WordPress Database Upgrade

Getting your WordPress upgraded above MySQL 5.7

The widely used MySQL version 5.7 will reach end-of-life (EOL) status in October 2023, formally shifting all official support to MySQL 8.0.

What does this mean for you? Well, if your site is among the 75% of all WordPress sites still running MySQL 5.7 or older, you’ll need to take steps to ensure your site doesn’t become vulnerable to increased security threats after 5.7 support lapses, and that it’s ready for an upgrade to MySQL 8.0.

What is MySQL?

MySQL is an open-source relational database management system used by millions of websites to store, manage, and retrieve structured data. It’s one of the most popular database systems in the world, with various applications ranging from small personal websites to large-scale enterprise systems.

MySQL supports multiple programming languages and powers everything from dynamic web applications to content management systems (CMSs), eCommerce platforms, and more.

Regarding WordPress specifically, the CMS is (in most cases) built using a combination of PHP and MySQL, where PHP handles the server-side processing, and MySQL manages the storage and retrieval of data.

The first version of MySQL was released in 1995, and the widely used version 5.7 was released in 2015. The most recent version of MySQL, version 8.0, was released in 2018 and will be supported through April 2026.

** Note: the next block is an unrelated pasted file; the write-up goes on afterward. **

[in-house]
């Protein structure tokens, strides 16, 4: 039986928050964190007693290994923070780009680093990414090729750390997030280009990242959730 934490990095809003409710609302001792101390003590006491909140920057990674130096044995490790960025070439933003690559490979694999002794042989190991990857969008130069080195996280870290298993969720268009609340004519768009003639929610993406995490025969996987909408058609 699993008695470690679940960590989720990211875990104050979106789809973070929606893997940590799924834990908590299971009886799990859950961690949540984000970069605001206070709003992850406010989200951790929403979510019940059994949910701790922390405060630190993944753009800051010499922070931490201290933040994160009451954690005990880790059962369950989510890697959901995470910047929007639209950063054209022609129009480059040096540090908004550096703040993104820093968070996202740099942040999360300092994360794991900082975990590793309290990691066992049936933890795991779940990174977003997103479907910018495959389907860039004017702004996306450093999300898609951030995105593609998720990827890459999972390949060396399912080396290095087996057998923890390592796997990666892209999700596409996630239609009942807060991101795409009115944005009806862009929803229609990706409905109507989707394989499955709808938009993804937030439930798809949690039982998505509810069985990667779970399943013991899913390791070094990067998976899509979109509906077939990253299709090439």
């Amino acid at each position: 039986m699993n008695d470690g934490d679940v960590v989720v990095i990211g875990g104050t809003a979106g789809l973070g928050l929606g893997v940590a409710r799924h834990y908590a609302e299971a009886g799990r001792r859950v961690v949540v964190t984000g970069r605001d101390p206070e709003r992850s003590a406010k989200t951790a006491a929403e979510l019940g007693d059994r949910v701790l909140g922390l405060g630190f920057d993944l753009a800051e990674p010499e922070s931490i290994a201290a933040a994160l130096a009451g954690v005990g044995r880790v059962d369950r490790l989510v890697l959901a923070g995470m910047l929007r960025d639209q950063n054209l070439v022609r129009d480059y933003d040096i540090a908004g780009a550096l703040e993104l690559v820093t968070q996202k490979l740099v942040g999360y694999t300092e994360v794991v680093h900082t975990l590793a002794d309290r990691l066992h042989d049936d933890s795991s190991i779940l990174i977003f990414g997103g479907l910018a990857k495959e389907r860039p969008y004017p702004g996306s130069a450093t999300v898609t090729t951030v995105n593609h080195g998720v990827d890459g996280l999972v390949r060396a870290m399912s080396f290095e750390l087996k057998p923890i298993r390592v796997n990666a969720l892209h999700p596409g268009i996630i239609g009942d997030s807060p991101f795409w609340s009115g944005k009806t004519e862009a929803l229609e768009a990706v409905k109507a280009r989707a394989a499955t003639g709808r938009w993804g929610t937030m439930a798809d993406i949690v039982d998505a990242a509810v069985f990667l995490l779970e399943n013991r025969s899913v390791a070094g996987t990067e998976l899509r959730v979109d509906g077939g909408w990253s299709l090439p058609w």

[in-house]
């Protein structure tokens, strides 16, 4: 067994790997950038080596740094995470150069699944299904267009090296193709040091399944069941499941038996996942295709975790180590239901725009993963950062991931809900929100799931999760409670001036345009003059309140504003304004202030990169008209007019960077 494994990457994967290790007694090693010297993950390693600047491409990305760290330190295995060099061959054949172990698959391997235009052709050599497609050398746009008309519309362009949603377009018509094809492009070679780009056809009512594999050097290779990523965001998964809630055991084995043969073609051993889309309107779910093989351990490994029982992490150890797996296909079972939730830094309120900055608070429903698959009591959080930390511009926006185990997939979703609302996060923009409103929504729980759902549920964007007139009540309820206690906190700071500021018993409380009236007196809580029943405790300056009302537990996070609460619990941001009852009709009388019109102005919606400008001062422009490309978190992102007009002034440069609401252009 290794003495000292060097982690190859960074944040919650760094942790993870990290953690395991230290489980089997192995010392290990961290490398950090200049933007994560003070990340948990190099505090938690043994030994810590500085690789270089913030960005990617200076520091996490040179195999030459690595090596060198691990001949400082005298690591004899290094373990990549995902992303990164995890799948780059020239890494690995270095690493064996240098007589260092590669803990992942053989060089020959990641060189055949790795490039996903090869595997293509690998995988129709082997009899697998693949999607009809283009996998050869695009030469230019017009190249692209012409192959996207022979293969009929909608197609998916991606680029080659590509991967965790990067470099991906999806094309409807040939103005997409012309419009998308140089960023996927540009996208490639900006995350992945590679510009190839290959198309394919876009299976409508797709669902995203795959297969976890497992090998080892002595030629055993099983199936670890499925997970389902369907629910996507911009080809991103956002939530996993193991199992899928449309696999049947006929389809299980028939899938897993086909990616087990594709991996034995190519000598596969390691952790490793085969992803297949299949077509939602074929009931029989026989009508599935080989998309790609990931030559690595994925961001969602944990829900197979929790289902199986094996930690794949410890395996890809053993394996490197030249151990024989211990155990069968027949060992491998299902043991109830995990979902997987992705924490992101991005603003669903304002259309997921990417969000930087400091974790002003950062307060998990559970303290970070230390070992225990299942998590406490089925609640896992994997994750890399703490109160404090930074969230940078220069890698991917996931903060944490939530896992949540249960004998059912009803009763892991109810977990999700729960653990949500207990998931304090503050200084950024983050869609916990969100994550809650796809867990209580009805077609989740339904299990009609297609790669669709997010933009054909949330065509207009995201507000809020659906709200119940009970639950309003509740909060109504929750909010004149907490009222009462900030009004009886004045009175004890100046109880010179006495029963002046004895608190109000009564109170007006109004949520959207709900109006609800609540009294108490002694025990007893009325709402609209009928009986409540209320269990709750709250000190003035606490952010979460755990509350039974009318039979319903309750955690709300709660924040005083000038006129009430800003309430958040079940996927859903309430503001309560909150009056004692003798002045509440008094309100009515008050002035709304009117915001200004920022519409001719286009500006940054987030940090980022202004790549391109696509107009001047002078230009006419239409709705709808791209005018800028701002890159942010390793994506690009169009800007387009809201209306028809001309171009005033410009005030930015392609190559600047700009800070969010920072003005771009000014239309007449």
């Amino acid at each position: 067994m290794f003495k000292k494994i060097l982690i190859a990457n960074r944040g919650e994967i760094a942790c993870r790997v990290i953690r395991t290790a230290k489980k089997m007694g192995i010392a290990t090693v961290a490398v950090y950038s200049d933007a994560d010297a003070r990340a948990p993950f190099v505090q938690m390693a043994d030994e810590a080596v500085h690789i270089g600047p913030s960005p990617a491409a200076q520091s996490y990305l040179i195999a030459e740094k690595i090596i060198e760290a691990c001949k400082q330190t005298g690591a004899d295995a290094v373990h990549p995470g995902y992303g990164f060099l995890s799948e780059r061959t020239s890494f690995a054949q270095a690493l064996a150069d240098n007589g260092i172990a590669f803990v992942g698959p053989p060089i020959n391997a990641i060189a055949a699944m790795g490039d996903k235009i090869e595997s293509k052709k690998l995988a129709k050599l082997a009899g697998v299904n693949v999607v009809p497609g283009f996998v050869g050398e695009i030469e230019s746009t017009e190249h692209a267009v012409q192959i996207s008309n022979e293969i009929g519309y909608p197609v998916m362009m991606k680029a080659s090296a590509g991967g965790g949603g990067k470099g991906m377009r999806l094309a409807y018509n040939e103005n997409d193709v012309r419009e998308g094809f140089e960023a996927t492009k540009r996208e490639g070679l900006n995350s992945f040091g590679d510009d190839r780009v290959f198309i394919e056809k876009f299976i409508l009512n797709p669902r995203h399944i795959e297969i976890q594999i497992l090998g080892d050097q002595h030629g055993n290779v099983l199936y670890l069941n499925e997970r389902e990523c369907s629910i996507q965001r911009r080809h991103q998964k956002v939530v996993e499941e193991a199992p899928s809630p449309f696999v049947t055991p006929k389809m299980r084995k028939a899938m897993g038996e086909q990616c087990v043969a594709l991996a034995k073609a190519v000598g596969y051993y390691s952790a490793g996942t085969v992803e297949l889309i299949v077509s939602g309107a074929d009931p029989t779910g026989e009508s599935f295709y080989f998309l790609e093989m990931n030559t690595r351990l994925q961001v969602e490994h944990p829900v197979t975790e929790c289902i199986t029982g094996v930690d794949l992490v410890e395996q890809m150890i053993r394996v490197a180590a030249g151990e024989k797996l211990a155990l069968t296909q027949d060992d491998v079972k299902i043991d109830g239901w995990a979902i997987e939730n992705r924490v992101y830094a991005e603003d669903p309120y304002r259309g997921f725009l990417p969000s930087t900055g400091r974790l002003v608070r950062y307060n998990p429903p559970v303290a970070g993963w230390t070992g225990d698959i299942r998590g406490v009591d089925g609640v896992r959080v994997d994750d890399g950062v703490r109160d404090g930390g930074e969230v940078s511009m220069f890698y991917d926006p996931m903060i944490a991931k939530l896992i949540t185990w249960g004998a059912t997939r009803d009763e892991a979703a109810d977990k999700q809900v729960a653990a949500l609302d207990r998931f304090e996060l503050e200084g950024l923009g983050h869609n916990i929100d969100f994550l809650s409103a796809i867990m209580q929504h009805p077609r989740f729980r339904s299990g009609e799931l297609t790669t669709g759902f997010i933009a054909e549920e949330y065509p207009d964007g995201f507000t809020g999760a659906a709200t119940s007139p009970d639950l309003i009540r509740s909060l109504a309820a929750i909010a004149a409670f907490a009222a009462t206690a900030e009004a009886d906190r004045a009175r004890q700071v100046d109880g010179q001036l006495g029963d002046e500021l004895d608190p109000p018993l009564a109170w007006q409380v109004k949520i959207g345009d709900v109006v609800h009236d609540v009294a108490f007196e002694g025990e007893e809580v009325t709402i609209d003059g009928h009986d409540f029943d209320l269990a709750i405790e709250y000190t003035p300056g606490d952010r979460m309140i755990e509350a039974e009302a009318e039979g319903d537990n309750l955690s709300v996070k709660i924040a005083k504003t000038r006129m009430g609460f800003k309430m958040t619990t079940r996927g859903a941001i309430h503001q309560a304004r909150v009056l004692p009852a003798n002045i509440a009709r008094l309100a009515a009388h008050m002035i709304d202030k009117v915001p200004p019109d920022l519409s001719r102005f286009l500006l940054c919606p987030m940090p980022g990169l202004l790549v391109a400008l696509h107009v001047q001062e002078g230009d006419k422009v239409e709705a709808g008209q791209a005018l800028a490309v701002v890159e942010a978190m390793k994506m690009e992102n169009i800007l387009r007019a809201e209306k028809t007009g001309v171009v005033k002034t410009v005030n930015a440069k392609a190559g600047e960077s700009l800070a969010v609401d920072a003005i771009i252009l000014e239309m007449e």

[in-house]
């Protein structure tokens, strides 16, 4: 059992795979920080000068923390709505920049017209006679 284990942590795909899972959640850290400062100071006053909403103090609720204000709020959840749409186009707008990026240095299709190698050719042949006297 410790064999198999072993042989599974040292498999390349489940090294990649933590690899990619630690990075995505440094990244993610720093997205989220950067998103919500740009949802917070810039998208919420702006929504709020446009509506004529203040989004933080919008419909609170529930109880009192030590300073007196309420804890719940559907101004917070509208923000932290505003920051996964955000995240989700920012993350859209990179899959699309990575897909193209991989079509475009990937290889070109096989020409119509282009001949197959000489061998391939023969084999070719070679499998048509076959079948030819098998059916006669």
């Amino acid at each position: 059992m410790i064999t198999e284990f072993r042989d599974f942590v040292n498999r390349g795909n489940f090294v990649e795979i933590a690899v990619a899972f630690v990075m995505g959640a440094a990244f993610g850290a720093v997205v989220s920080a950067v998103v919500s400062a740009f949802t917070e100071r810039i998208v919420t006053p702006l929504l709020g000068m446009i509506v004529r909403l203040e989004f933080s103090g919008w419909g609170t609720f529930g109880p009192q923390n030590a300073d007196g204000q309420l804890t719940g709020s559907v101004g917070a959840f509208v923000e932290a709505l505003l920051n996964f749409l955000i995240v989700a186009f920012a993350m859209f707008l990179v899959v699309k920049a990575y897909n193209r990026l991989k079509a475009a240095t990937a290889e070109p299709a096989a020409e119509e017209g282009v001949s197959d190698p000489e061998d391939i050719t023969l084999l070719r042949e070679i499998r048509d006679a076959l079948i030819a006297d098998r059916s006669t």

Since 2010, each version of MySQL has received official support for eight years after becoming generally available.

MySQL 5.7, released in October 2015, will reach end-of-life status in October 2023, meaning by November 1st, it will no longer be supported with security patches and upgrades.

Using the most current version of MySQL (version 8.0) will ensure your site is optimized for the future and protected against a greater number of threats.

What benefits can I expect to see after upgrading to MySQL 8.0?

Upgrading to MySQL 8.0 can provide numerous benefits, as the most recent version includes significant functionality and performance enhancements. Here are a few of the key improvements:

Improved Performance
The default storage engine for MySQL 8.0, InnoDB, delivers significantly better performance for Read/Write workloads, IO-bound workloads, and high contention “hot spot” workloads. The addition of the Resource Group feature allows users to optimize specific workloads on specific hardware by mapping user threads to CPUs.

Enhanced Security
In addition to becoming the only version of MySQL with active, official support, MySQL 8.0 includes OpenSSL improvements, a new default authentication method, the introduction of SQL Roles, breaking up the super privilege, password strength enhancements, and more, strengthening database security.